The intricately-plotted tome follows the life of Esther Summerson, who is the essence of Victorian heroines. Born of mysterious (strongly hinted to be illegitimate) parentage, brought up by a stern and unloving godmother, rescued by a philanthropic guardian, and fervently loved by all her friends, relations, and chance acquaintances, Esther remains modest, conscious of her own shortcomings, and conscientiously dutiful. Her guardian, John Jarndyce, is a party in the never-ending Chancery case Jarndyce and Jarndyce, which he calls “the family curse”—he knows that once in Chancery, no-one ever gets out; that the constant expectations and hopes, constantly dashed, which such a suit raises are of a type to destroy the firmest character. Consequently, when he brings Esther to stay with him in order to act as a companion to Ada and her cousin Richard—two wards of court in the Jarndyce case—he warns the three of them never to hope that the case will ever be settled.

Meanwhile a young man (of the name of Guppy) has become smitten with Esther and sets out to discover her parentage. Lady Dedlock, the exquisitely bored young wife of old Sir Leicester Dedlock, accidentally betrays the existence of the secret she has dedicated her life to keeping, and the family lawyer Mr Tulkinghorn inexorably hunts her down. The loathsome, geriatric Mr Smallweed tries to force an old soldier into betraying the whereabouts of a creditor. A poverty-stricken clerk known only as Nemo and befriended only by a young crossing-sweeper is found dead of an opium overdose; after his burial, the grave is visited by a mysterious woman. Ada and Rick fall in love, but Rick’s inability to settle down to any profession and his certainty that Jarndyce and Jarndyce will make him rich threatens to part them. And Miss Flyte, a mad old lady who haunts Chancery waiting for a judgment in some long-forgotten matter keeps caged birds which will be released when she is.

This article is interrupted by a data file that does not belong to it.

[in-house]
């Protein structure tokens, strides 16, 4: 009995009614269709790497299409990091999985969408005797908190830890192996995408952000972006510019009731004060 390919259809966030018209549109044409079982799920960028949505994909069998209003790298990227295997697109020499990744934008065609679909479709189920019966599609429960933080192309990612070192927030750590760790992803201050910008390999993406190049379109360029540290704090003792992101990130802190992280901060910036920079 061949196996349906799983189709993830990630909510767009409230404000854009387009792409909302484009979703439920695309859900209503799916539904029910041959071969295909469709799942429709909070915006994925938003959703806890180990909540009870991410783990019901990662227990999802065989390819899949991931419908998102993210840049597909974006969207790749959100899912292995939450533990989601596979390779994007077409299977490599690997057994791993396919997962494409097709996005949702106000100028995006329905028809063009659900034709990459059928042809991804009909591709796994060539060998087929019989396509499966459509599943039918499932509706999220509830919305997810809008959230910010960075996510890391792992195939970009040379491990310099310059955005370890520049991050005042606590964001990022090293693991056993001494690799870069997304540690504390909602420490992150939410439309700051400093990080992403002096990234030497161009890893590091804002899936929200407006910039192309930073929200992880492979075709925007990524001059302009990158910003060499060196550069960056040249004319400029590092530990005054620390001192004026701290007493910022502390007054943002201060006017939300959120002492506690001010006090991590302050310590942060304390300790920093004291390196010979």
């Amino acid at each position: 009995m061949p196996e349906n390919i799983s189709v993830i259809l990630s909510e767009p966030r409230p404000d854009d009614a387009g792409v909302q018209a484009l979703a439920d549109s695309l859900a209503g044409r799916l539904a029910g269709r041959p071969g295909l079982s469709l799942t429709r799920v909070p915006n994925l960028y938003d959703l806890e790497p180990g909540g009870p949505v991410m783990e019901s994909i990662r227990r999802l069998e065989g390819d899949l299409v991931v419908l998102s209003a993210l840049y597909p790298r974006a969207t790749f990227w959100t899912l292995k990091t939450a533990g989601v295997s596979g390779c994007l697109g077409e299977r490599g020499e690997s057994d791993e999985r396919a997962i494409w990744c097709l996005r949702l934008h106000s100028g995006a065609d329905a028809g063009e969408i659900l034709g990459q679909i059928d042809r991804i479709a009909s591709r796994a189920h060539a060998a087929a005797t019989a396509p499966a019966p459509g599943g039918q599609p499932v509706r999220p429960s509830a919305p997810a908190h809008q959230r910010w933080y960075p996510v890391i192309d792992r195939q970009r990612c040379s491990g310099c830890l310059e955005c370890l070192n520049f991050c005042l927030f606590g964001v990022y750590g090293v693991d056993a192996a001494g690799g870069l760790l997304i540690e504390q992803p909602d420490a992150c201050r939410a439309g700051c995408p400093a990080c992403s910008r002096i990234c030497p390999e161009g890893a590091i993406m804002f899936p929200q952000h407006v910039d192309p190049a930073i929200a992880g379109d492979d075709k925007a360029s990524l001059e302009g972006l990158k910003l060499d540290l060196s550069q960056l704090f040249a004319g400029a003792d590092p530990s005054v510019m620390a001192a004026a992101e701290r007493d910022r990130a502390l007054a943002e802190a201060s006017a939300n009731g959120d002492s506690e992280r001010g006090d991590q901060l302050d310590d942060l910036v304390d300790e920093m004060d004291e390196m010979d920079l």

Despite being such a long book (935 pages in my Penguin Classics edition), Bleak House was never dull and I keenly enjoyed the ride. The narration, I hear, is much admired: it switches between the first-person-past-tense narration of Esther Summerson and a third-person-present-tense narrator who sees all and is pretty opinionated (in a satirical, humourous way) about it.

In some ways the book lived up to my expectations. I have read widely, if not in Dickens, and I found (as I expected) a long book full of pungent character studies and Victorian sentimentalism. Impossible and violently evocative names like Guppy, Dedlock, Skimpole, Turveydrop and Snagsby are matched with equally impossible and whimsical characters, each with a specific character trait (to say nothing of Boodle, Coodle, Doodle, Foodle, Goodle, Hoodle, Joodle, Moodle, Noodle, Poodle, Quoodle, and their opponents Buffy, Cuffy, Duffy &c ad infinitum)--so much so that I was able to pinpoint Esther’s love interest in his very first appearance, because his name and character were not grotesquely whimsical. One the one hand, that glowingly benevolent estimation of the human character known to the world ever since the author’s day as “Dickensian”. On the other hand, a foggy, rainy, depressed view of human society and its poverty-stricken meanness which I remember all too well from Oliver Twist

In other ways, the book surprised me. I had not expected to enjoy so keenly the bleak satire of human folly and wickedness that I knew I’d find: even at his most trenchant, Dickens is hilarious, which is what makes him readable. But the book is not entirely disapproving; of course not—there are just as many pleasant characters as unpleasant ones (my favourites may be the delightful Bagnet family—“Discipline must be maintained!”). 

The plot itself was the thing that surprised me most. First, it had after all very little to do with the Court of Chancery or the law of equity. It savagely criticises the institution, focusing on the larger social ramifications of such a system, but has little to do with the institution itself, and gives no suggestions for its improvement. I would further note that while Dickens was writing the novel, the stratified system was just beginning the process of reform which eventually abolished the court of Chancery altogether. I found Anthony Trollope’s satire of the legal profession in The Warden rather more to the point.

Second, the multitude of subplots eventually resolves into two major plots. There are no last-minute plot twists here, and most surprisingly of all, no resolution that ties the two loose ends neatly together. Both end almost independently; so independently that at first I was left wondering what the book was all about.